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Sunday January 29, 2012 | 03:00 PM

Republican U.S. Sen. Olympia Snowe declined to say today where she stands on Gov. Paul LePage’s plan to cut MaineCare benefits, a plan that relies on federal approval for $37 million worth of proposed cuts.

Democratic Senate candidate Jon Hinck, one of three Democrats seeking their party’s nomination to run for Snowe’s seat in the fall, said Saturday in a release that Snowe should reject the plan, which Hinck says would shred the state’s safety net for low-income Mainers.

Hinck, a state representative from Portland, charged that Snowe was holding back because of her political ties to LePage. LePage is a tea party movement favorite who has endorsed Snowe’s bid for a fourth-Senate term.

Snowe is considered a moderate Republican and is being opposed in the GOP primary by two tea party affiliated candidates, Scott D’Amboise of Lisbon Falls and Andrew Ian Dodge of Harpswell. The other Democrats running for Senate are former Maine Secretary of State Matt Dunlap of Old Town and state Sen. Cynthia Dill, D-Cape Elizabeth, and Portland home builder Benjamin Pollard.

LePage’s personal ties to Snowe date to help he received as a young man from Snowe’s late first husband, Peter Snowe. For her part, Snowe endorsed LePage’s 2010 gubernatorial bid.

“Senator Snowe should reject any attempt by LePage to leverage their personal and political ties to gain help in efforts to slash the safety net needed by Maine’s most vulnerable citizens,” Hinck said Saturday.

But asked this weekend about whether she supports or opposes the plan, Snowe spokesman Chris Averill said Sunday that the response from Snowe’s office is that, “We're willing to help in whatever way the Governor and Legislature decide to proceed.”

Averill did not say where Snowe stands on the plan itself.

Democrats in Maine’s legislature question whether the Obama administration’s Department of Health and Human Services would grant approval of the waivers needed for part of the proposed cuts - which include eliminating Medicaid coverage for 19- and 20-year olds and some parents whose income is above the poverty level.

Maine Democrats cite as evidence that LePage wouldn’t get the waivers he seeks a letter received last week from Cindy Mann, an official with HHS’ Centers for Medicare and Medicaid Services, that said the federal agency has not approved any waiver requests made purely to achieve budget savings, and indicated waivers likely would be approved only for experimental programs. And Democrats note that Arizona has had a waiver request rejected.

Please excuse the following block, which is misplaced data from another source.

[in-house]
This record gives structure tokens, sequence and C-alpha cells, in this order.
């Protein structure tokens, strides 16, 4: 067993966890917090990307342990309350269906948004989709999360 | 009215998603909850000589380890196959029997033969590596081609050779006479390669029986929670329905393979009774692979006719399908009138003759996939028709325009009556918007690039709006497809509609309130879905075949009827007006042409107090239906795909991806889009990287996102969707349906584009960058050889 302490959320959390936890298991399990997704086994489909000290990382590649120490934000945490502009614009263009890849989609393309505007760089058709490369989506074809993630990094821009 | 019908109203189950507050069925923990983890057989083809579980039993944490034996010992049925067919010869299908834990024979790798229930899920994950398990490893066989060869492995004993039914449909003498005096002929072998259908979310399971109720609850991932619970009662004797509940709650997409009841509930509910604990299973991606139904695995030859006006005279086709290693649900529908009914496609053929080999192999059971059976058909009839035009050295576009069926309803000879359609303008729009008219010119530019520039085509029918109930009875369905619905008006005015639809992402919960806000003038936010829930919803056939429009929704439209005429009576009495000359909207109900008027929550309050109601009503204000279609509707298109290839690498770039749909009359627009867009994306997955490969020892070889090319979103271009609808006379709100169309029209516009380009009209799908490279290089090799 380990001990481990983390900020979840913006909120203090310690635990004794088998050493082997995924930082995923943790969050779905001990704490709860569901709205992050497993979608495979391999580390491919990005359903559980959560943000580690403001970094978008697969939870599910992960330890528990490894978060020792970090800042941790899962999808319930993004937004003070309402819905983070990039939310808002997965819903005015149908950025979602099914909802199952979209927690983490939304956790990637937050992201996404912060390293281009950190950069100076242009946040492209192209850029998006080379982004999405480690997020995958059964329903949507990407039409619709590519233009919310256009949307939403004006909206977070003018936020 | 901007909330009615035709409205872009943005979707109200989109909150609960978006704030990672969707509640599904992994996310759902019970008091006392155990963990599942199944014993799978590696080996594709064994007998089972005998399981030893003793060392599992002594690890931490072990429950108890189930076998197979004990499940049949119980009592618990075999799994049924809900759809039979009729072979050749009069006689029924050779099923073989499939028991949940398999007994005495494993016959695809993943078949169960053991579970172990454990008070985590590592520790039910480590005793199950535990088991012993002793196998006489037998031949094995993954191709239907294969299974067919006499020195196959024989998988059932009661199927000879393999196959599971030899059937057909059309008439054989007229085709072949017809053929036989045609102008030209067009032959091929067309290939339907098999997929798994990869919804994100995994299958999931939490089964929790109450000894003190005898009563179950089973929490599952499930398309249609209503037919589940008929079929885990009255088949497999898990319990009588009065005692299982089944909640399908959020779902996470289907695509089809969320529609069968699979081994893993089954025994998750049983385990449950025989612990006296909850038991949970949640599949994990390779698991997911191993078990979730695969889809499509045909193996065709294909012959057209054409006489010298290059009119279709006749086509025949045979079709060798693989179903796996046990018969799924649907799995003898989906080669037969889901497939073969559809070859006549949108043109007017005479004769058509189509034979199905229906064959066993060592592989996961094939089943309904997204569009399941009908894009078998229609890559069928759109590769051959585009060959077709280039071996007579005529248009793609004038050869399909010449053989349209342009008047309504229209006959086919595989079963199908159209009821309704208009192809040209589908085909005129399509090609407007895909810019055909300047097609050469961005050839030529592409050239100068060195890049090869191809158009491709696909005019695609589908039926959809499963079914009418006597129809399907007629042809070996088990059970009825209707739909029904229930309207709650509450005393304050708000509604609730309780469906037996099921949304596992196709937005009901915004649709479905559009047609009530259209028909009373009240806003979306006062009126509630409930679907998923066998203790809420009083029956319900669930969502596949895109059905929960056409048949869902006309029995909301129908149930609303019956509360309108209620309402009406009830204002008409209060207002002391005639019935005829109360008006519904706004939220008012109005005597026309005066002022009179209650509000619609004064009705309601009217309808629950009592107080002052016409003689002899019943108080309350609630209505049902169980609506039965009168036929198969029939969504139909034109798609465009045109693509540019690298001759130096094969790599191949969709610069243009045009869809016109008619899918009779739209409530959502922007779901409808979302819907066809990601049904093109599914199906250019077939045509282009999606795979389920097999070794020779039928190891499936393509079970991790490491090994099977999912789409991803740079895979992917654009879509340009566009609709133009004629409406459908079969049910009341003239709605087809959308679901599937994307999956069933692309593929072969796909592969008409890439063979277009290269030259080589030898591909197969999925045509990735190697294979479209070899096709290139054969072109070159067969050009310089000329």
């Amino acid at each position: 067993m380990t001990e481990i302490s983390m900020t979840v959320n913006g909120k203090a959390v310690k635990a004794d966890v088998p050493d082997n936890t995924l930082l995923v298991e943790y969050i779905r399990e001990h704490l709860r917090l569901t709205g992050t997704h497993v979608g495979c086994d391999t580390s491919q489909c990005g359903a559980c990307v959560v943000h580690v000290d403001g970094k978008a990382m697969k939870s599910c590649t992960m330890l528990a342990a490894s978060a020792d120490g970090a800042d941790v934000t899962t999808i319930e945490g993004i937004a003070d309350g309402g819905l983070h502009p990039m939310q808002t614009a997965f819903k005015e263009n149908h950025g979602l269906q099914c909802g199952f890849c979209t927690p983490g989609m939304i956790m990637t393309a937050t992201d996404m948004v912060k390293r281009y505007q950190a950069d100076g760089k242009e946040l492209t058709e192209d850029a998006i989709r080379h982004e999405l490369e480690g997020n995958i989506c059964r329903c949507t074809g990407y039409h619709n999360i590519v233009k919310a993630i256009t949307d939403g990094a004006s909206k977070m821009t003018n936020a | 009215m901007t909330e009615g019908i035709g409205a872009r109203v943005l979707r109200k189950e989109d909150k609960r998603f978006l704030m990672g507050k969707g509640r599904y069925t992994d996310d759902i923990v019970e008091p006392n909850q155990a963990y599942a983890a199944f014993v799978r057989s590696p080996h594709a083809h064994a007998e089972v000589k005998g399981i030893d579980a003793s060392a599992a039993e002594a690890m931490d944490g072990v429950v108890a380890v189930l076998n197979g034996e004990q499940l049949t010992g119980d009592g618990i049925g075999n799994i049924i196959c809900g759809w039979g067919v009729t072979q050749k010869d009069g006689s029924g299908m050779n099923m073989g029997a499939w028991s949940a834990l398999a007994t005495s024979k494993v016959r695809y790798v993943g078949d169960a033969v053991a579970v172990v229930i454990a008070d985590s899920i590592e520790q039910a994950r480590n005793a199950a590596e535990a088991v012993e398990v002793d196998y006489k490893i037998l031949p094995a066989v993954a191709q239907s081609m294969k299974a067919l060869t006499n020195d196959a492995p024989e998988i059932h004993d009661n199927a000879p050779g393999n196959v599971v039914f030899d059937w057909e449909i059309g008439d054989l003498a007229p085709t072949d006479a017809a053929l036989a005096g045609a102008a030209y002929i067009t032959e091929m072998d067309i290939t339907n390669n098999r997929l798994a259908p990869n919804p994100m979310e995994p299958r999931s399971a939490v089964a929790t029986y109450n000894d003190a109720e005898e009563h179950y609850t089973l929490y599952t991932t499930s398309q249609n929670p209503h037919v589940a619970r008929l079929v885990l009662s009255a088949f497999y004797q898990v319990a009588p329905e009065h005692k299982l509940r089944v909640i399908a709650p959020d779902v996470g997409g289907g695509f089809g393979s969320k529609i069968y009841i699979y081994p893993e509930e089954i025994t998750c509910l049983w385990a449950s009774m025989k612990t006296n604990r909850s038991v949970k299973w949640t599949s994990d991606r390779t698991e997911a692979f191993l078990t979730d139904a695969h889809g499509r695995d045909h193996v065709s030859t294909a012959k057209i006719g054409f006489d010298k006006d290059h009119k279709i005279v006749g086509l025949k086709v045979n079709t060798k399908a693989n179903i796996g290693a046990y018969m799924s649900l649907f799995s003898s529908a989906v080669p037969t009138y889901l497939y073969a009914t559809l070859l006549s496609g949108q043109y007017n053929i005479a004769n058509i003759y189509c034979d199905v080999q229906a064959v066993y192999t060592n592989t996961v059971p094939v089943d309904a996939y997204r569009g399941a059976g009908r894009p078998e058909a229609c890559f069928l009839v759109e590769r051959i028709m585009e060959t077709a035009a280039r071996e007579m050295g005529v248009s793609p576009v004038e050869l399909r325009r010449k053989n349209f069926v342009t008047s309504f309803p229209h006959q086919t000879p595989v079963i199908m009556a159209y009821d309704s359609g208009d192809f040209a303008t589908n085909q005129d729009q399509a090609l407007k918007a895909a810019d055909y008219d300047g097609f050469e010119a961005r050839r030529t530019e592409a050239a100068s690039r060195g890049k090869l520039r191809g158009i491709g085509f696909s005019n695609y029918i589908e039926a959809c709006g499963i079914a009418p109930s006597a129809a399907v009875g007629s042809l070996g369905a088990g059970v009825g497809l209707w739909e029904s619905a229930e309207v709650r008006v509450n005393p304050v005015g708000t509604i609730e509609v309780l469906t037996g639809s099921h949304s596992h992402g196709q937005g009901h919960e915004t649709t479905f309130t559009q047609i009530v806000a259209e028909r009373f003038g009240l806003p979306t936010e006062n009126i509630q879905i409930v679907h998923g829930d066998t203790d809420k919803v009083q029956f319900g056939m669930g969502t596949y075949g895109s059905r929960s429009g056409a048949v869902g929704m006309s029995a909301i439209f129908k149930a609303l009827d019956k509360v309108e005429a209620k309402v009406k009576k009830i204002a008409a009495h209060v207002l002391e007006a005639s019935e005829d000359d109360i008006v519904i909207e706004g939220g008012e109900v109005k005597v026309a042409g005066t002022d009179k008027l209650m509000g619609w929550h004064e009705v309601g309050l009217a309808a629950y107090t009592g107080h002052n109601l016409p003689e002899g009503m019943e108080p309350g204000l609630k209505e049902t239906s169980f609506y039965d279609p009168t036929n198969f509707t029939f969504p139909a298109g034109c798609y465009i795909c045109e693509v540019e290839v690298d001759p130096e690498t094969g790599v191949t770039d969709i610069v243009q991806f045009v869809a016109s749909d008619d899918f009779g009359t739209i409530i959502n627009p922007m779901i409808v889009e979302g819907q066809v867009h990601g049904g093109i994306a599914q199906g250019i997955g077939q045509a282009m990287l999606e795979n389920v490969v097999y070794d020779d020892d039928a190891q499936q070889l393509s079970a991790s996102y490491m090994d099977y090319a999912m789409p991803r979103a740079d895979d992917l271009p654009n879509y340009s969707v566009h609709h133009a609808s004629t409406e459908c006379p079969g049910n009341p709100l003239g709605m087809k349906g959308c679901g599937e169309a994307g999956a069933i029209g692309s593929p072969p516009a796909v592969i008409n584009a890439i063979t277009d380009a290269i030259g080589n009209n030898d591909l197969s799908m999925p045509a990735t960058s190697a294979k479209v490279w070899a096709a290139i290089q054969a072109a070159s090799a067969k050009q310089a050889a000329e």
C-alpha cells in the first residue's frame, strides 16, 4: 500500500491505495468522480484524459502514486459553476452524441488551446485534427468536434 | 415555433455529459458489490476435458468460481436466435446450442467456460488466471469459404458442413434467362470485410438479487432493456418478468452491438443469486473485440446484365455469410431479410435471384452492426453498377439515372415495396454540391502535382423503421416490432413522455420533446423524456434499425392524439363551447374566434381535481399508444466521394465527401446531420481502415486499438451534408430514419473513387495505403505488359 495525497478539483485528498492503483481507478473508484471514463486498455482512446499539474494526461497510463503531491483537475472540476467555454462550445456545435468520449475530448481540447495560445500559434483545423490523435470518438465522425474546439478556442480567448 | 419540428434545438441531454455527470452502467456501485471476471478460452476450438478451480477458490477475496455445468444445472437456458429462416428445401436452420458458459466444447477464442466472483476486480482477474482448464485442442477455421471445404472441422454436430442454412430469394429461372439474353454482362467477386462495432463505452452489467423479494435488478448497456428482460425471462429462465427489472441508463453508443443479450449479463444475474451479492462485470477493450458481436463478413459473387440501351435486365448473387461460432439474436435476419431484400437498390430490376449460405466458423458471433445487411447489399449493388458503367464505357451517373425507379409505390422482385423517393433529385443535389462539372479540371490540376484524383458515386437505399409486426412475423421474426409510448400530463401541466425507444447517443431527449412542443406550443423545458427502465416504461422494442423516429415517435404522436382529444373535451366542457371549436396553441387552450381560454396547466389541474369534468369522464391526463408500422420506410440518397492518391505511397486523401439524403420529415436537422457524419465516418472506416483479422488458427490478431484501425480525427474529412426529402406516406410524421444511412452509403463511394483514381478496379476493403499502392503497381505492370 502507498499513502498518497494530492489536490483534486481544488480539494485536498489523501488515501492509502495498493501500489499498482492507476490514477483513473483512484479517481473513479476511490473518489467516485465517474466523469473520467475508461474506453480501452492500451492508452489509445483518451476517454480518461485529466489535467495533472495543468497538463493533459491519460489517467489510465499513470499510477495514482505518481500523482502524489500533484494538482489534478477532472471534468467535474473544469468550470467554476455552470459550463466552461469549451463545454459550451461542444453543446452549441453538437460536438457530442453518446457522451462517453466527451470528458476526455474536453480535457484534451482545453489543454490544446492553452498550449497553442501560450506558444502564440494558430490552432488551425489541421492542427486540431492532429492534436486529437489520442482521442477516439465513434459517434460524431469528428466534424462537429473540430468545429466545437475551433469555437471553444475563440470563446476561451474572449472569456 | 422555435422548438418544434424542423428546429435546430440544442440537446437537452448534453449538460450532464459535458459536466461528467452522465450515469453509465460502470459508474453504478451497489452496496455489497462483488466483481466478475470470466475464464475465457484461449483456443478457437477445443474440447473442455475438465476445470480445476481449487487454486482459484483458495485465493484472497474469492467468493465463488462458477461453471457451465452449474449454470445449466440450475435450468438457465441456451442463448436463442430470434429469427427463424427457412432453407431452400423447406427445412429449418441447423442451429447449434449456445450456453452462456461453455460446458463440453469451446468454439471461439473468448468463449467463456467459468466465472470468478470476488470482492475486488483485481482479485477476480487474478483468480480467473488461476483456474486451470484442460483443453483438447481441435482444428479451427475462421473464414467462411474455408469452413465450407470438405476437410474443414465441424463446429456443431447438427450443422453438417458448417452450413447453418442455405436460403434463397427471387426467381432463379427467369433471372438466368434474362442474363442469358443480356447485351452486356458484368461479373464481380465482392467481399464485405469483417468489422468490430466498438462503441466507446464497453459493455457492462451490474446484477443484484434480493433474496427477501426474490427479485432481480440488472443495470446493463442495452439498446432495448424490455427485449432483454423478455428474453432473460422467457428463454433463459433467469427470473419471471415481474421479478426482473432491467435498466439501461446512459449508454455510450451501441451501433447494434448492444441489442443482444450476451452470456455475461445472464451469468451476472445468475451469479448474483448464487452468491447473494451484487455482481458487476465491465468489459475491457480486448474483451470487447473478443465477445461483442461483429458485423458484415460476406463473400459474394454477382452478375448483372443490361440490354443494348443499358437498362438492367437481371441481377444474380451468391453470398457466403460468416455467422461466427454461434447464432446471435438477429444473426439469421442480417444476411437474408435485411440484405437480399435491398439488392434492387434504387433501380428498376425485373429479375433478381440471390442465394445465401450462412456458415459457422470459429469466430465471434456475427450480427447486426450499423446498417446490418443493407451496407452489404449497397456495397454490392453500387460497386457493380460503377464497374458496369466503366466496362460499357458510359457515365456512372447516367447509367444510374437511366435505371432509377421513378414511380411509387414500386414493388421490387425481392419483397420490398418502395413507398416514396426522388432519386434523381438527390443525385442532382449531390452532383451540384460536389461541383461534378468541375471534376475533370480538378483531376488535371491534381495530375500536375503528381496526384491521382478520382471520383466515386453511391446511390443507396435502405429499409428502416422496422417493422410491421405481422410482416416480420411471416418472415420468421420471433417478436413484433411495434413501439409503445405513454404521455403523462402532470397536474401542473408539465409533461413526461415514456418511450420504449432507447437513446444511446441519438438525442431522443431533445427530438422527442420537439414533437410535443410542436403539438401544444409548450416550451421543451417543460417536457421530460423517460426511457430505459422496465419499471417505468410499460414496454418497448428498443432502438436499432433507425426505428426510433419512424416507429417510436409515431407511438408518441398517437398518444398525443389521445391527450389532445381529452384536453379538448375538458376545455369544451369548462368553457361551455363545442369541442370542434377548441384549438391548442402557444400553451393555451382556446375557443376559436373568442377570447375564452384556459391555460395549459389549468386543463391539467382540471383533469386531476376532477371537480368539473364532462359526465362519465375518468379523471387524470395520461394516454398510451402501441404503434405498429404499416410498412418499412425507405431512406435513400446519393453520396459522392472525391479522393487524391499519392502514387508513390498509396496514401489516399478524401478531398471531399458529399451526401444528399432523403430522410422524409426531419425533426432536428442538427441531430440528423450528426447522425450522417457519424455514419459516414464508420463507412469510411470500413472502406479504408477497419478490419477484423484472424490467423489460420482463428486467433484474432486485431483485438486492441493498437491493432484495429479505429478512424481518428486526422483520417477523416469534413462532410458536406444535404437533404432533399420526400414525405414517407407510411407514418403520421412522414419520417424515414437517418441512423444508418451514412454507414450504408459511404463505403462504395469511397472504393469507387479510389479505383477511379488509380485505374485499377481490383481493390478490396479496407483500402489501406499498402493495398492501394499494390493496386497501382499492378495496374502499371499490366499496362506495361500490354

Mary Mayhew, Maine Department of Health and Human Services commissioner, said last week that the LePage administration "build a strong case. We will work with our congressional delegation." LePage said he was prepared to go to Washington and personally lobby U.S. Secretary of Health and Human Services Kathleen Sebelius. 

In December, LePage said he was “absolutely confident” that Maine would get the federal waivers he is seeking. LePage said he was confident the federal government would work with the state because it does not want Maine to “go bankrupt or broke.”

But Maine’s members of Congress weren’t yet expressing such confidence. On Dec. 22, Rep. Chellie Pingree, a Democrat who represents Maine’s 1st Congressional District, said that Maine would have trouble getting federal approval for the cuts.

Snowe, GOP Sen. Susan Collins of Maine and Rep. Mike Michaud, D-2nd District, were waiting in late December to see how much, if any, of LePage’s proposed cuts were adopted by the Legislature.


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Kevin Miller is Washington bureau chief for the Portland Press Herald and MaineToday Media. He has worked as a journalist in Maine for 6 ½ years, covering the environment, politics and the State House. Before arriving in Maine, he wrote about politics, government and education for newspapers in Virginia and Maryland.
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